Will the Prime Minister confirm whether the powers around Afghanistan—Russia, China and, yes, even Iran—might be involved in the London conference to which he just referred? Without regional backing, it will be very difficult to create stability within Afghanistan. President Obama was silent on this crucial regional dimension in his speech last night. Will the Prime Minister tell us whether that is being taken forward, and perhaps give us a feel for what steps are being taken to involve those other countries in the region?
For once, Mr Brown treated Nick to a reply which actually answered the question, confirming regional powers would indeed be invited:
I am grateful to the right hon. Gentleman because, as he recognises, the military surge must be matched by a political and a diplomatic surge. It will be no use for the future of Afghanistan if there is no security around Afghanistan with its neighbours. That is why they have a very important role to play in the future—in guaranteeing non-interference in Afghans’ affairs, in building up the links that are necessary for Afghan trade, industry and commerce to flourish, and also in stopping the flow of weapons into Afghanistan. So yes, it is right for us to invite regional powers to the London conference.
For once, PMQs actually worked as it should do.
My ratings for this PMQs:
Nick Clegg 7, Gordon Brown 8, David Cameron 4.
Worth recording, too, this exchange between Mr Brown and the Lib Dem MP Malcolm Bruce on the connection between the recent floods and action needed to address climate change:
Malcolm Bruce (Gordon) (LD): When the Prime Minister goes to Copenhagen next week, will he not recognise that securing a commitment to the £100 billion fund that he is looking for in 2020 will be essential to securing a deal from the developing countries? But at the same time, will he reflect that, given the floods that we have in this country—in Cumbria, in Huntly in my constituency and elsewhere—we need a partnership between the Government and the insurance industry to ensure that we have the means to cope with climate change? Local authorities in the present climate will not be able to do it alone.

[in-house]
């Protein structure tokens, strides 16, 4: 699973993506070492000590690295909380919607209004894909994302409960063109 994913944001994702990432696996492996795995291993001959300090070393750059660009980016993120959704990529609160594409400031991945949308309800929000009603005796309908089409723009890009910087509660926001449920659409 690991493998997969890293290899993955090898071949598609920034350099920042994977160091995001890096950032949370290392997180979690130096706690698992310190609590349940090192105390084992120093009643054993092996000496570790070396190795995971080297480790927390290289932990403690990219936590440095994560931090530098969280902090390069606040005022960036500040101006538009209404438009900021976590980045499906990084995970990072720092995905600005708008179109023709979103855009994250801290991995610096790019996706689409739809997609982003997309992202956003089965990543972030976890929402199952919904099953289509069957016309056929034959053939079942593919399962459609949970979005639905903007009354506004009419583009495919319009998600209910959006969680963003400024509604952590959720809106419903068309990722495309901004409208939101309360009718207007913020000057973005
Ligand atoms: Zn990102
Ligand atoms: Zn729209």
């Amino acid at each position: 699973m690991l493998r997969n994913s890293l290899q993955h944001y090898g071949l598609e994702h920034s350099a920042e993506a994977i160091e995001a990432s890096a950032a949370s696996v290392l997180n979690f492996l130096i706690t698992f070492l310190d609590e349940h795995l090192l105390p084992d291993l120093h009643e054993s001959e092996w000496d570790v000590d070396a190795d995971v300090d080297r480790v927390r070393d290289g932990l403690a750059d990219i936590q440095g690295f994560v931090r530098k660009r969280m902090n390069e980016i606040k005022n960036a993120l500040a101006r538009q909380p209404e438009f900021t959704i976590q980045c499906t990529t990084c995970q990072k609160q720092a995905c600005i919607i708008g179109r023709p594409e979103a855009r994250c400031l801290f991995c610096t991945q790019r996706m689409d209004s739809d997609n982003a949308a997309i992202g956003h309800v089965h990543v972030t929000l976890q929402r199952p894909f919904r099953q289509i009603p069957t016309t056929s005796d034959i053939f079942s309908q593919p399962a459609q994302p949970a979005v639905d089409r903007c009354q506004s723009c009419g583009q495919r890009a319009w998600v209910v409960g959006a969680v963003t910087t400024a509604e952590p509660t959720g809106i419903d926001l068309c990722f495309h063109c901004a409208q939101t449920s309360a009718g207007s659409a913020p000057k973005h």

The Prime Minister: The right hon. Gentleman is Chairman of the International Development Committee and I am grateful for what he says about the climate change conference and the need to help the poorest countries. Our policy is to deal with climate change at home and abroad. There should be no doubt about the scientific evidence before us that shows the need to act on climate change. I thought we had moved beyond that argument to looking at what we need to do. At home we will continue to invest in a low-carbon economy, and I believe that in the pre-Budget report next week, the right hon. Gentleman will see action to move forward that investment so that we are a low-carbon economy of the future, one that can lead the world. Abroad, it is important that we make sure that there is sufficient finance for developing countries to enable them to come to a deal in Copenhagen in a few days’ time. We already have agreement on start-up finance. We now need to get an agreement on how we can move forward that finance over a period of years.